Spanish scientists are relying on social media and mobile phones and the use of key words such as "fever" to track public health threats.
Scientists focused on predicting outbreaks of diseases such as Ebola have found new allies: technology and social networks.
They allow for an analysis of key search words on the internet like "fever" to monitor diseases and can also be used to screen phone calls to track hospital transfers.
In addition to analysing enormous amount of data from blogs, sites, tweets, and social health accounts, technology has caused a revolution in the world of statistics and the methods of creating predictive scientific models.
"The more information available, the better the predictions; in other words, we gain in speed and quality," Rosa Elvira Lillo Rodriguez, a professor in the Department of Statistics at the Carlos III University in Madrid, said in an interview with Efe.
Also, according to the professor, developments such as the emergence of online health information and call-monitoring technology for the purpose of establishing routes for hospitalisation are extremely helpful.
Professor Lillo also said that the strength of such tools lies in their ability to create a "health map", an application developed by epidemiologists and software experts at the Boston Children's Hospital in the US. This application monitors digital information and allows for the tracking of public health threats.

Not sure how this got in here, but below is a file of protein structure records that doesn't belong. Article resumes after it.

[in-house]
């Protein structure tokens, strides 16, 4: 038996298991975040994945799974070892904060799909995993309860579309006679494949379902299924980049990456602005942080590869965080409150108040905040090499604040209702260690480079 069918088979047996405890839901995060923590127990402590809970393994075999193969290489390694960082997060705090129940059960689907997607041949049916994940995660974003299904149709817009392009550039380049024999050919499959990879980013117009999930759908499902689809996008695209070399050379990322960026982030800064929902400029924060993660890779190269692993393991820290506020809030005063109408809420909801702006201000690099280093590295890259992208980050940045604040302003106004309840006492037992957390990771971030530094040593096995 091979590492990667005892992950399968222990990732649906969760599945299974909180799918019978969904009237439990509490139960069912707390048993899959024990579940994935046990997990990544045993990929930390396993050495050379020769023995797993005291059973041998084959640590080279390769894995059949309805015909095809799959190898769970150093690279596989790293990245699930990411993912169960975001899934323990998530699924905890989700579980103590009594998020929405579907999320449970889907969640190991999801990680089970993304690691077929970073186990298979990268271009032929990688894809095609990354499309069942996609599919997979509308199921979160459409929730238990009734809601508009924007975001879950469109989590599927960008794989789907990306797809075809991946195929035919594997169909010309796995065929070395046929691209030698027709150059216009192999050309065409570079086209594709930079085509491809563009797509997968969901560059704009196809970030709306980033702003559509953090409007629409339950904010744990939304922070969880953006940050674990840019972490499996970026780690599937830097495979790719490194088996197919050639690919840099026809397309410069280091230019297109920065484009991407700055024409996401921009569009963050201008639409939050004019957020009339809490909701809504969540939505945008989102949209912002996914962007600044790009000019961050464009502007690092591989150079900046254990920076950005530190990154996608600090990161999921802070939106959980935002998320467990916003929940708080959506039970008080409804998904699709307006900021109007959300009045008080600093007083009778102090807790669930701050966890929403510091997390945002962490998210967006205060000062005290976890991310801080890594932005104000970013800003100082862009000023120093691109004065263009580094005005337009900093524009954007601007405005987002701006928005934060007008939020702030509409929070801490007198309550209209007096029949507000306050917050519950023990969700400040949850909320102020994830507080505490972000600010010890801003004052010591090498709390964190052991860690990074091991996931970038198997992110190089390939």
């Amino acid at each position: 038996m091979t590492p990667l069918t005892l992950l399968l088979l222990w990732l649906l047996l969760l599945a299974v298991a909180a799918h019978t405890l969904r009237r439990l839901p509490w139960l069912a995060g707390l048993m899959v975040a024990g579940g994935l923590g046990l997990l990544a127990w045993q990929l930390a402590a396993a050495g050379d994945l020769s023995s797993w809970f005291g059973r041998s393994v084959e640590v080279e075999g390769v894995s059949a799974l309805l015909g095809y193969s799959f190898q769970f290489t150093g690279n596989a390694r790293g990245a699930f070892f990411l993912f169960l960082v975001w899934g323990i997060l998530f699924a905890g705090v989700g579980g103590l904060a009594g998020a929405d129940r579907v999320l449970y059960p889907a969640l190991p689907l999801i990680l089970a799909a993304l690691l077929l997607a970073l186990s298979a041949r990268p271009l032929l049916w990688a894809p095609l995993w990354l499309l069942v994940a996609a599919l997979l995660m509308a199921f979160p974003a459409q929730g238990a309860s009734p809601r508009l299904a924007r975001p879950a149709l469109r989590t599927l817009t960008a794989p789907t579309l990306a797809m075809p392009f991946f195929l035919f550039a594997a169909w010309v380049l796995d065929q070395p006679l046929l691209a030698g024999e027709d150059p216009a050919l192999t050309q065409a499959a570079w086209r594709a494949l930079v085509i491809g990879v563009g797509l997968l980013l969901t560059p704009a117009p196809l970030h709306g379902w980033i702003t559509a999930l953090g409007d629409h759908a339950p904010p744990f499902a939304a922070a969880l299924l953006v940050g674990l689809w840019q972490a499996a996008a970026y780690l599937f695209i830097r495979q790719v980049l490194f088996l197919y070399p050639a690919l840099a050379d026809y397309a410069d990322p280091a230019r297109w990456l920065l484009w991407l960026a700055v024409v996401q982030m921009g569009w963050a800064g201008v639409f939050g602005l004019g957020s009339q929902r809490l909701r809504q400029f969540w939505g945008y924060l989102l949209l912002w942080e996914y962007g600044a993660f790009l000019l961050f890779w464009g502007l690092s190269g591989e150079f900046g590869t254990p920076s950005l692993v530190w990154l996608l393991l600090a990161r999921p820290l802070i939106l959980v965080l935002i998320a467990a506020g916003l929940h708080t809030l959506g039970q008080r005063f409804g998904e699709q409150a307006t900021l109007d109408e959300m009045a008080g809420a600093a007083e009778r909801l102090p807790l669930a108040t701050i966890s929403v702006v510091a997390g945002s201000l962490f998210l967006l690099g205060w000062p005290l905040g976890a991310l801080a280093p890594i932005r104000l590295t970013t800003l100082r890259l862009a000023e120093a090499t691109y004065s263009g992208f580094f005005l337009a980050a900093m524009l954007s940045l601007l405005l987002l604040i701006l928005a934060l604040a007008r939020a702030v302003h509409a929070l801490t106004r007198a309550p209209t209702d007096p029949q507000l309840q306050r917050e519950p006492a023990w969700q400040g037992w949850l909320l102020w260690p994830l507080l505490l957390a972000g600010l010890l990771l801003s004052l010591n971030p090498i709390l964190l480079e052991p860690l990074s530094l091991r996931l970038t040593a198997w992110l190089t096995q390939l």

The app collects information stored on social networks, local news websites, online journalism, blogs, governmental websites and medical-oriented social networks, among other sources, scanning for possible outbreaks of certain diseases.
Thanks to the analysis of the large amounts of data gathered, the application revealed months ago that an unknown haemorrhagic fever was spreading in Africa, nine days before the World Health Organisation announced the first Ebola outbreak.
The professor explained that these tools apply "stochastic processes" which seek "mathematical processes to model randomness with parameters calculated based on data from different sources".
And even though the health infrastructure in Africa is "very weak", mobile phones are a widespread commodity, especially in urban areas.